The early part of Alberto Contador’s contentious return to competition is set to take place exclusively on the Iberian Peninsula, but his spokesman has denied that this is a deliberate attempt on the Saxo Bank Sungard rider’s part to avoid a potentially hostile reception further afield
“That’s not the case,” Jacinto Vidarte told rmc.fr. “This calendar had already been partially drawn up before this whole affair. Alberto had it in mind to work out a preparation that would allow him to take part in two Grand Tours.”
Contador began his season in Portugal last week at the Volta ao Algarve and will now return to home roads in Spain for his next three races. In previous seasons, Paris-Nice has been a fixture in Contador's early build-up, but this time around the Tour of Murcia (March 4-6), the Volta a Catalunya (March 21-27) and the Vuelta a Castilla y Leon (April 13-17) are next on the agenda. It is understood that Contador may then take part in one of the Ardennes Classics in preparation for the Giro d’Italia.
Contador’s eventual participation in both the Giro and the Tour de France may well be subject to an eventual appeal of the Spanish Federation’s (RFEC) decision to clear him, although neither WADA nor the UCI has yet confirmed that it will appeal the matter to the Court of Arbitration for Sport.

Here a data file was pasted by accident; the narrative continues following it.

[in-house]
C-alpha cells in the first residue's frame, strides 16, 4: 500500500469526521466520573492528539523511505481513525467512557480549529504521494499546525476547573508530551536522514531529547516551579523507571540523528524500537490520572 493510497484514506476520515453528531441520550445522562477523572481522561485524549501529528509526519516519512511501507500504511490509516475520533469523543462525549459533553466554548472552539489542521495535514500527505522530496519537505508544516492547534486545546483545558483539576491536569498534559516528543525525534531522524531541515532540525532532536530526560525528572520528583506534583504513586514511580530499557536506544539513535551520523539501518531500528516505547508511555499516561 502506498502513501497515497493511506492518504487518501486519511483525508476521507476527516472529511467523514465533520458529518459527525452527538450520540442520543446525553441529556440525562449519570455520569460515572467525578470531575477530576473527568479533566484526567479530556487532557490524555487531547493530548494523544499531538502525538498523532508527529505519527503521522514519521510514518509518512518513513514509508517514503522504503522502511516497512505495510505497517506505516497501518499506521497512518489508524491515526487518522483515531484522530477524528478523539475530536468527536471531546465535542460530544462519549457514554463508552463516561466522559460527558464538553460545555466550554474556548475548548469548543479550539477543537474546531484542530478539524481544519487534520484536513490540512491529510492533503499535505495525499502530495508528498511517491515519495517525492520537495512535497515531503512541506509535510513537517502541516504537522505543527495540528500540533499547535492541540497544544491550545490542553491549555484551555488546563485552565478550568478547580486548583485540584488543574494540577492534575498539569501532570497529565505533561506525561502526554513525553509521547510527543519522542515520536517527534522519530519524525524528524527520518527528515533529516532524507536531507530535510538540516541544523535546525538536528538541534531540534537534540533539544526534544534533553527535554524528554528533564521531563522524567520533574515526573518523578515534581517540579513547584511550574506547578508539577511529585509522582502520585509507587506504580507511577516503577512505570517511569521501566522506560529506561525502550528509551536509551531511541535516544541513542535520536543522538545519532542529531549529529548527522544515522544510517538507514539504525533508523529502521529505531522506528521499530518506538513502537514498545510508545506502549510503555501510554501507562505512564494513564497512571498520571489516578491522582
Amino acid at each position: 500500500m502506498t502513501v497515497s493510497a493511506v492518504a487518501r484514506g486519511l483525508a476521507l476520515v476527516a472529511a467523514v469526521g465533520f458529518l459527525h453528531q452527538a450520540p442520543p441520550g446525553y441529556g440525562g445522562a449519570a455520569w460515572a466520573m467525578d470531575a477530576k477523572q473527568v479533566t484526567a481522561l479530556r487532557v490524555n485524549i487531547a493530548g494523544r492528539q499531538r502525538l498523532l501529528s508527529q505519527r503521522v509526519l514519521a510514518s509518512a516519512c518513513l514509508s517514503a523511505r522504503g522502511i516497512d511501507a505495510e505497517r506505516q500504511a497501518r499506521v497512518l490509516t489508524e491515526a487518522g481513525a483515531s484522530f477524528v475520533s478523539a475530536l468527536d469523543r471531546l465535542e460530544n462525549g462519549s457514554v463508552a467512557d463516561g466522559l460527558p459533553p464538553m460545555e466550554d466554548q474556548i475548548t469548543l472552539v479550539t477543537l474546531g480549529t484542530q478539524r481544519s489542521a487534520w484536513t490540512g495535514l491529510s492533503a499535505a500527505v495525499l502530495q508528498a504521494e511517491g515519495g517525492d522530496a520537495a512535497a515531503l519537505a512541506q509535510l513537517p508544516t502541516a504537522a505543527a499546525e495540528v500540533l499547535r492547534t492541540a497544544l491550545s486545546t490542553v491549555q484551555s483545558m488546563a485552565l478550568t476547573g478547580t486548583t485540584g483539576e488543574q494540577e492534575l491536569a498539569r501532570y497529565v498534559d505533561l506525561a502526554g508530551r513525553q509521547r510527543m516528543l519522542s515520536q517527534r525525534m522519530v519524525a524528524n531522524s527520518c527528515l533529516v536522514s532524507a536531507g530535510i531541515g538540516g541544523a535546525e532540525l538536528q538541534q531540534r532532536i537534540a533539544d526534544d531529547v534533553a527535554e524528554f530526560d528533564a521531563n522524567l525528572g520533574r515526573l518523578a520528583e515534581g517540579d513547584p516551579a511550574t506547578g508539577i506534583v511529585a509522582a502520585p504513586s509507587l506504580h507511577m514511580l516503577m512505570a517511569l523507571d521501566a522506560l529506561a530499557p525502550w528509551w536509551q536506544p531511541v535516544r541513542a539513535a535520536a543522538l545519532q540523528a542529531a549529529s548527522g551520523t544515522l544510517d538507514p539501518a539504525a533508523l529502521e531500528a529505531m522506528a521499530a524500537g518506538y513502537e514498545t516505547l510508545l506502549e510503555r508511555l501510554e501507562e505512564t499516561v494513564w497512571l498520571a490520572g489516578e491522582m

Spanish riders' union calls for "respect"
Meanwhile, the Spanish professional cyclists’ union ACP (Asociación de Ciclistas Profesionales) has released a statement in defence of its members after what it termed “the latest accusations on doping made by various individuals and institutions at international level against Spanish sport in general and cycling in particular.”
The ACP insisted that its riders are not open to sanction only from the Spanish federation but that “Spanish professional cyclists, the same as all other cyclists, are subject to doping controls all over the world.”
Although Contador returned his positive test for Clenbuterol at the 2010 Tour de France and the sample was analysed in a laboratory in Cologne, Germany, the disciplinary proceedings against the rider took place in Spain, under the auspices of the RFEC. He was cleared by his home federation last week.
The ACP also moved to defend the integrity of the Spanish disciplinary proceedings, claiming that “practically all” of the cases handled by the RFEC against Spanish riders “end with sanctions of up to two years imposed and a fine of 70% of the salary the rider should have received that year.
“The powers of the national [sporting] organisation (Consejo Superior de Deportes) in the field of combating doping is marginal, so accusations levelled against this institution should be rejected.”
The statement from the ACP concluded by calling for the fight against doping to be clarified “in order to avoid those ‘grey areas’” and requesting “respect for our cyclists… who have a maximum involvement in the fight against doping.”